Step Outside Your Life: How Curiosity Is Good for You
Finding a Thirst for Knowledge
No one has ever accused me of being an adventurous person: I've never traveled abroad, rarely attempt physical activity more exciting than walking along a well-marked path, have no desire to dye my hair a crazy color or experiment with my eye makeup. But I've always loved to learn. As a young woman I was first in line for the newest foreign flick, was game for any and all political discussions, and adored poring over the Encyclopedia Britannica and soaking up everything it had to say about English monarchs or the Russian Revolution.
These days, as a harried working mother of three boys, I like to think I retain a healthy curiosity about the world. But if I were to be completely honest, I'd have to admit that I stick pretty closely to my routine. My days are notable only for their utter predictability: I get up, make breakfast, drive the kids to school, come home, do laundry, and work at my desk until it's nearly time to pick up the kids. When we get home again, I remove the clothes from the dryer and -- you guessed it -- fold them. Pretty exciting stuff, huh?
But every so often I try to introduce a little novelty into my life. Last year, for example, I saw a display of pomegranates in the supermarket. I had no idea exactly what they were -- fruits? vegetables? gigantic nuts? -- but I bought one anyway. "It's time," I lectured myself, "that you tasted a pomegranate."
At home, my children hovered as I unpacked the groceries. "What's this?" Henry asked, palming the pomegranate like a baseball.
"Can we eat it?" Joe asked.
But I didn't know whether to cut it or peel it, whether it was ripe yet or which parts were edible. "We'll eat it after I look it up online," I said. "Have an apple."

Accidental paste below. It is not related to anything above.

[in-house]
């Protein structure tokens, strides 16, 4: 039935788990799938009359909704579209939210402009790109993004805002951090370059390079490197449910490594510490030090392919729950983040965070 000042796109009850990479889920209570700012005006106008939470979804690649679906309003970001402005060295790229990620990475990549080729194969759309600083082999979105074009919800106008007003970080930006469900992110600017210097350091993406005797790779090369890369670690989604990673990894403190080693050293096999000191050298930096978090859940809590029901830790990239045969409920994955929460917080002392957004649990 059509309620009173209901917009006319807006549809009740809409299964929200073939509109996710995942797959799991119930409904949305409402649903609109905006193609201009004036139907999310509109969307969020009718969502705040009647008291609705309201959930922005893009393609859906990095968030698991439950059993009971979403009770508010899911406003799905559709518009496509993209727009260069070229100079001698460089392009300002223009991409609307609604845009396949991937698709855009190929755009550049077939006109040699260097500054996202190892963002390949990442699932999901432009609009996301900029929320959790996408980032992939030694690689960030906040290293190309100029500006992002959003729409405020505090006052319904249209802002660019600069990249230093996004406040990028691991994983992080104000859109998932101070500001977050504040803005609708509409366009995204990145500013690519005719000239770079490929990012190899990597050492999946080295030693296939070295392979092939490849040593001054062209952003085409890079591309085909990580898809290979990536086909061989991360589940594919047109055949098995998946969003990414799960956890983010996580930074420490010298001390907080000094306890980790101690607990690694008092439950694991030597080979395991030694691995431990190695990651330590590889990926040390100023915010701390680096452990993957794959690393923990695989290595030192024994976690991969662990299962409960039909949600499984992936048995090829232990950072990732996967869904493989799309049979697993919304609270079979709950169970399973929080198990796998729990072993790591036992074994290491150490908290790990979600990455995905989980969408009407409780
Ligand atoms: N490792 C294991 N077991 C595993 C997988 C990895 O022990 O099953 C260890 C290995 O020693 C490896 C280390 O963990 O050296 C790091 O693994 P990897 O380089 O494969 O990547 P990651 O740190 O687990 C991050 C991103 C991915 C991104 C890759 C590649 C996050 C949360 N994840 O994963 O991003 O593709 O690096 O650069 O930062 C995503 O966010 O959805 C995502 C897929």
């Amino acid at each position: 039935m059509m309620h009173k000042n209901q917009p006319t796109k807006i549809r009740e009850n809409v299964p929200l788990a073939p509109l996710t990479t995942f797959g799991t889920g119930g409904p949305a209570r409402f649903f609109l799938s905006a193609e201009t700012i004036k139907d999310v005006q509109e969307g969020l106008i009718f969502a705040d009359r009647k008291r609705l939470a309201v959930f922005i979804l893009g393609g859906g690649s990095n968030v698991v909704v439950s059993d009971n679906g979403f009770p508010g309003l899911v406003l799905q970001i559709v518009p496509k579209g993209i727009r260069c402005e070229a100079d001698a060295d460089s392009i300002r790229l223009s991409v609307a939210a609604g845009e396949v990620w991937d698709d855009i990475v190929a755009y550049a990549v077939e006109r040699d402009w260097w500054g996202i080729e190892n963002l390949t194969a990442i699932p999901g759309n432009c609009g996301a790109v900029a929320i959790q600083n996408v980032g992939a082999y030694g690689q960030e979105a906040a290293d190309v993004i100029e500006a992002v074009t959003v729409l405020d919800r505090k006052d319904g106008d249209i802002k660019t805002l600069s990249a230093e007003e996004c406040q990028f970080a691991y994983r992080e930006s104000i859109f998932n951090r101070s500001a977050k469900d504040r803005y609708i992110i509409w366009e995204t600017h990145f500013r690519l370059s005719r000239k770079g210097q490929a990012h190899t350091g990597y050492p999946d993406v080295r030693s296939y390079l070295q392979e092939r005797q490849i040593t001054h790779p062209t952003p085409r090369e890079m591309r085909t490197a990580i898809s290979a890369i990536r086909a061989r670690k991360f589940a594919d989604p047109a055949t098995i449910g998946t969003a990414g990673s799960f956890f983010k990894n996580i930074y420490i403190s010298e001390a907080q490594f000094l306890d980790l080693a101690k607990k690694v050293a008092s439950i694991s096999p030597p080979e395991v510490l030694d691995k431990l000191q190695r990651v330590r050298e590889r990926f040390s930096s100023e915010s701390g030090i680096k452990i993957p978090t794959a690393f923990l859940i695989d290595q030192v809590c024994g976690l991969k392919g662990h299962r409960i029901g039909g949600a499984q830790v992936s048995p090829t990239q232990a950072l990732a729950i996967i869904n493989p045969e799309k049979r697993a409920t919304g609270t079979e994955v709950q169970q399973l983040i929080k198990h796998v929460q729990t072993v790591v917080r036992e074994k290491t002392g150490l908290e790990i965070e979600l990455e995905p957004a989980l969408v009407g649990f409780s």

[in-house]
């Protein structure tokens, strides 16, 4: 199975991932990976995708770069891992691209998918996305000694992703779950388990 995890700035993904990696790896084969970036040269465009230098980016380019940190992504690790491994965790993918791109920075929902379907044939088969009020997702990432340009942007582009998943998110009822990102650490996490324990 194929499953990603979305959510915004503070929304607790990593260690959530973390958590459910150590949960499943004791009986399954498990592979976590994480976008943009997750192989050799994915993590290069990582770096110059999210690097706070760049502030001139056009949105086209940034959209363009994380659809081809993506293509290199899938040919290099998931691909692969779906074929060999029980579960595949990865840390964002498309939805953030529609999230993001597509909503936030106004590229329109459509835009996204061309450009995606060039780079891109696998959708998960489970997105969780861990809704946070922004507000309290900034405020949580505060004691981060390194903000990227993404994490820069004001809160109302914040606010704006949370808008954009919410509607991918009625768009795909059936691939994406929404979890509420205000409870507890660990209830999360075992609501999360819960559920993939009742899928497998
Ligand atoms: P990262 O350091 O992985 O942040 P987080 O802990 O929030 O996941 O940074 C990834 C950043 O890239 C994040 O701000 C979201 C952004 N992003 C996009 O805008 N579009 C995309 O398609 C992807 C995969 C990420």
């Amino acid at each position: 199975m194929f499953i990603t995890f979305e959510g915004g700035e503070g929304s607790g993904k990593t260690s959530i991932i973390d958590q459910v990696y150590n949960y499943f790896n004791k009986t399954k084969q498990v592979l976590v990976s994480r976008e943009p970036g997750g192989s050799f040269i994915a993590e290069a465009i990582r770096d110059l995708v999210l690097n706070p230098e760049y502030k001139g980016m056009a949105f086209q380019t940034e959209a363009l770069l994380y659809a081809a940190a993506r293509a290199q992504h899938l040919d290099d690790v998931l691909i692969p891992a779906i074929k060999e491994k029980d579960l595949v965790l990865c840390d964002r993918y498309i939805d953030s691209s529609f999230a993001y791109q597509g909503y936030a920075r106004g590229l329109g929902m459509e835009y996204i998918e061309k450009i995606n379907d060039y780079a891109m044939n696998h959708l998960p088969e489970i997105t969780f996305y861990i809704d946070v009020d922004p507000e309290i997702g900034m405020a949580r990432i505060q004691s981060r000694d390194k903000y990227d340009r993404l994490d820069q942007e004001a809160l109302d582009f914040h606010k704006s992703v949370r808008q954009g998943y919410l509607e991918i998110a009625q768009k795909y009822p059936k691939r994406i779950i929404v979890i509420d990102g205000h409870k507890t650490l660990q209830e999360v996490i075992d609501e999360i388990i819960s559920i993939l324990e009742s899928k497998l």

And so it went, for days. The kids would peer into the fruit basket and say, "Let's eat the pomegranate!" And I'd say, "I haven't had time to look it up." Finally it collapsed, rotten, and I threw it on the compost heap.
And that's when I had my moment of truth. As I stood there looking at the pomegranate, oozing its ruby juices, I wondered what had happened to that eager, knowledge-hungry girl. Was I really so busy and single-minded that I could no longer find time to indulge even a tiny moment of random curiosity? When had I stopped finding the world fresh, fascinating, and utterly delicious?
Curiosity is a natural impulse that manifests itself in two primary ways: the urge to understand something new and the urge to experience novelty. Kids generally exhibit both, because figuring out how the world works is their chief task as newcomers to the planet. That's why they're apt to wander off at the mall or conduct ad hoc experiments like sleeping with their heads at the foot of the bed to see if they'll wake up with a different perspective on life.